Recently, Good Day LA (Fox 11's morning news in Los Angeles) reported a story that with the growing popularity of social networking sites like Facebook, today's teenagers' attention spans are decreasing in length. The report cited the "instant gratification" of sites like Facebook for the fault here, much like how MTV and their fast-paced editing in music videos was blamed for a similar epidemic in the eighties and nineties. The reasoning here is that teenagers are spending inordinate amounts of time in front of their computer screens on such sites, opting to communicate through Wall posts and "Super Pokes" instead of natural, one-one-one, in-person interaction. Now, admittedly, Good Day LA's report seemed to be only looking for the negatives, but it definitely got me thinking: for as much as I'm on Facebook during the day, there are quite a few features to it that bug the hell out of me!
It has been quite a few years since I was a teenager, so I don't exactly fall into the demographic of those profiled on Good Day LA's report, but seeing as how when Facebook was first created, it was a social network for those in college (one had to use an email address at an accredited .edu in order to sign up for a profile, which I do admit is actually quite annoying for me now that I am years past graduation but still have to display on my profile, as well as use to log in, a now-defunct web address), this inundation of "kids" seems to be straying from Facebook's original purpose in general anyway. Now just about everyone and anyone (including some of my friends' parents! and some of my friends' kids!) have a profile and can connect to you through it. Even if you have your profile set to private, long-lost friends, exes, and family members (maybe ones you lost along the way on purpose) can enter your name into a search and click Add As A Friend. Suddenly you're faced with a dilemma: do you hit Ignore, because this is someone maybe you had no desire to ever see or talk to again, or do you choose Confirm and simply hope that granting them access to your profile is enough and they'll never actually message you or want anything more out of this new development to your "relationship?"
More often than not, though, once you add a new friend, you start to receive dozens of messages from said person who has "thrown a sheep at you," "challenged you to an 80s Movie" or "One Hint Wonder Music Lyric quiz" or requested you add the Lil' Green Patch application. And if you click ignore on those once, that is never the end of it, as your new "friend" will not get discouraged and instead just send the same message again a little later. There is a certain courage that the computer grants many people: hiding behind a screen allows them to say and do things that maybe they are too shy or tactful to do in person. Social etiquette does not really apply there!
There are degrees to friendship on Facebook. There are the people who you went to school with years and years ago and with whom you may have reconnected recently; Facebook, therefore, allows you to catch up whenever you deem fit, rather than waiting around for a five or ten or twenty year reunion to arise. There are the people you work with, and perhaps even your clients, creating a one-stop shop to send mass messages about what it is you're working on now (great for artists, writers, actors, etc). There are your close friends, who presumably you hang out with all of the time, and can be filtered into a "Top Friends" rating box on the side of your profile, if you're so inclined and exclusionary. There are even the celebrities-- though some profiles are obviously fake-- who you can stay up to date with simply by becoming their fan. Facebook allows instant access to just about anyone, though, which is paradise for a stalker but can be quite upsetting for the Average Joe who likes to keep his or her friends separate ("worlds are colliding!") and some other aspects private from everyone.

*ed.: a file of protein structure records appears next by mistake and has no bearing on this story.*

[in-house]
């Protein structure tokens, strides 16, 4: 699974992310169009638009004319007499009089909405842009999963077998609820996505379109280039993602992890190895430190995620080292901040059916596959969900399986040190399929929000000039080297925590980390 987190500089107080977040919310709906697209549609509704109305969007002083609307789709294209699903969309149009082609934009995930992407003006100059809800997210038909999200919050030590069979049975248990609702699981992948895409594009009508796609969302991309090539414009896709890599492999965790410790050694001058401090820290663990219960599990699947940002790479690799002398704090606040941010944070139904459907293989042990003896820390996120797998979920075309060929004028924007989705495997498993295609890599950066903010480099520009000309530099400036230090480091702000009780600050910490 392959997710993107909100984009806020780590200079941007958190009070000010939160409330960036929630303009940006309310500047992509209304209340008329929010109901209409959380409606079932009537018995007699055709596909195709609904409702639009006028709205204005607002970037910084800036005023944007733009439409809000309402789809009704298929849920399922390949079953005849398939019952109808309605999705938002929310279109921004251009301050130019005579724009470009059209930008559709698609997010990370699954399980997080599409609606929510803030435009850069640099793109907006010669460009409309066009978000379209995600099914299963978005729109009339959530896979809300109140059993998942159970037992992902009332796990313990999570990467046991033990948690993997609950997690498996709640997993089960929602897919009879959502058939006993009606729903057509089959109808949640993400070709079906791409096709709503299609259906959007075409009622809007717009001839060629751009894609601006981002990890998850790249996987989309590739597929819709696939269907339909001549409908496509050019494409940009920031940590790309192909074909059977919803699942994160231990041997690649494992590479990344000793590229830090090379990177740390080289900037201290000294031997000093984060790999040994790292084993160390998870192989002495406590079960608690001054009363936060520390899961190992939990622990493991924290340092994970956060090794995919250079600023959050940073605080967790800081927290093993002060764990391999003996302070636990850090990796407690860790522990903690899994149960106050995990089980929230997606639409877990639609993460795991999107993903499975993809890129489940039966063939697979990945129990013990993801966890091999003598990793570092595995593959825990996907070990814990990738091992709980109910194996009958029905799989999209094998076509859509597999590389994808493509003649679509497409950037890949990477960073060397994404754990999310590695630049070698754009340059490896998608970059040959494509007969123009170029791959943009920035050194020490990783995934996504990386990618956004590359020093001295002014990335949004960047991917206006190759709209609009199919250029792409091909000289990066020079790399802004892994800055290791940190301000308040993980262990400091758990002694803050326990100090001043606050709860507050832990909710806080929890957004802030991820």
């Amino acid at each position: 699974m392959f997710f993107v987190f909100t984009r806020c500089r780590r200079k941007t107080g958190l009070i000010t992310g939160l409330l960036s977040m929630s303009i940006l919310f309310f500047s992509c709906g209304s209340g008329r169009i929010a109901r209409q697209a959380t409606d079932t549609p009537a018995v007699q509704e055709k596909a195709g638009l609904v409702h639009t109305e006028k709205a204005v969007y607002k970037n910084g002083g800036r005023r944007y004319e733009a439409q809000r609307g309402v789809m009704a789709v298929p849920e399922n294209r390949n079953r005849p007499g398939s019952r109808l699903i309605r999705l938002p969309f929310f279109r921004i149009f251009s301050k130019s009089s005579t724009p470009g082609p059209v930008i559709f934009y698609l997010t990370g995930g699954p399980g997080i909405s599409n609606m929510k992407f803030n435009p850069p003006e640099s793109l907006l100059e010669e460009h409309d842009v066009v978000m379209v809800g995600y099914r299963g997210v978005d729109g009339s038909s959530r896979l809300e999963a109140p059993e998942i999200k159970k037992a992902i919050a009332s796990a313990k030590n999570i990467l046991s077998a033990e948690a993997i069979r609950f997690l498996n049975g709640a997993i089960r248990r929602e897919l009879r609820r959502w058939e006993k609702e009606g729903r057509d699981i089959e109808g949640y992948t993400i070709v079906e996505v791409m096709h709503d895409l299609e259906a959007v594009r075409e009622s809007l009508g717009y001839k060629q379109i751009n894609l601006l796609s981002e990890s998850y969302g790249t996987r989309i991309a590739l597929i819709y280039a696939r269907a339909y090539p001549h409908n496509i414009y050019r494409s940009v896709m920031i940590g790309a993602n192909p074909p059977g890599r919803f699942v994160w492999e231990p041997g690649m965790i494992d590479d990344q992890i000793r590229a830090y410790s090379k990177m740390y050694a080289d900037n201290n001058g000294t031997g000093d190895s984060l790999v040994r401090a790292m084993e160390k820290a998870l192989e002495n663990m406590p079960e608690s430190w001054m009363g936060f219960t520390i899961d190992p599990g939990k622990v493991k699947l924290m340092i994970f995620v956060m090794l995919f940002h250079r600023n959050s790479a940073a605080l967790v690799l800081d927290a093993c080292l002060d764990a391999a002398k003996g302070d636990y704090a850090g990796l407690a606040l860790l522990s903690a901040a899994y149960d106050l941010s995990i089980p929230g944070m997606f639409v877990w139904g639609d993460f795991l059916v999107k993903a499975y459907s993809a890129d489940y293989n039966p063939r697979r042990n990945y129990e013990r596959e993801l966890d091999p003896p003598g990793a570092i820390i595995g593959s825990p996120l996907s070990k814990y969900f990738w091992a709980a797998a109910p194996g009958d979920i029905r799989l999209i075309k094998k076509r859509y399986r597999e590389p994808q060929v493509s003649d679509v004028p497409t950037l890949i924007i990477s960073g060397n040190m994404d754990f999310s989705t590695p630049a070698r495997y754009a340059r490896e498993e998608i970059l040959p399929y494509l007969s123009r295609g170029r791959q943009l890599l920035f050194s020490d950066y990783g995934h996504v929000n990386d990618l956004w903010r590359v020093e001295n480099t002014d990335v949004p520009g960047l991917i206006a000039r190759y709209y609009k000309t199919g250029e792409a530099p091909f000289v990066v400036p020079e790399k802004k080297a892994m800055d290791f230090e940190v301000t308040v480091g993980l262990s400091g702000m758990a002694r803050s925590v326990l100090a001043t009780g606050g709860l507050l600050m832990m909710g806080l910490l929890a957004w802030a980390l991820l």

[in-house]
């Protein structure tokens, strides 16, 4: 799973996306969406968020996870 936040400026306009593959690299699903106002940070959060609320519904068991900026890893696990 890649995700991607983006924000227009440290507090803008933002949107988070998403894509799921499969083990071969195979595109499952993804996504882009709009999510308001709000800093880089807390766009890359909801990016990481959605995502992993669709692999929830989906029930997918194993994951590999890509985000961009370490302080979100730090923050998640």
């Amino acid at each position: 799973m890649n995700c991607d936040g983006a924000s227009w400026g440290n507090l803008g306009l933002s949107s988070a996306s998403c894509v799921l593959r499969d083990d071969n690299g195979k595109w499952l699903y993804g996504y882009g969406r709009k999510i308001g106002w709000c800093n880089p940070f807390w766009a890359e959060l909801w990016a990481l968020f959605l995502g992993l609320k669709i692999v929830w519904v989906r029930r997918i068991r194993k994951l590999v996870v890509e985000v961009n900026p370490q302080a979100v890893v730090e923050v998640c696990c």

Facebook allows for as much privacy as you want, despite it being a very public forum. You can disable the Google Searchable function of your profile, and you never have to update your status with anything that you don't want people to know. But most people don't think that way: most people (or at least my FB "friends") update their statuses liberally, at least once or twice a day, creating a News Feed that is never ending and quite frankly not all that news worthy. I have to sift through tons of annoying "Jane is eating cereal for dinner" and then later "Jane's cereal did not fill her up-- is now looking for cookie dough" messages to get to the one or two "stories" that might actually interest me. In this way, Facebook statuses seem to have been the crash-test dummy to allow for Twitter, and really, that in and of itself is quite annoying!
Really, though, none of these less-than-perfect features are truly Facebook's fault but instead the fault of the Facebook users. After all, everyone has a choice to send a message instead of posting on a wall, but most opt to send their thoughts the public way, treating any subsequent commentary they are garnered from it as the tiniest amount of fame and validation that they, and what they have to say, matters. At least for a fleeting moment until a dozen new photos you have been tagged in flood your wall, bumping their comment to the very bottom. And don't even get me started on those tagged photos; sometimes we have days we want to forget, and our so-called "friends" decide to share them out in cyber space where Facebook can do whatever they want with them forever and in perpetuity!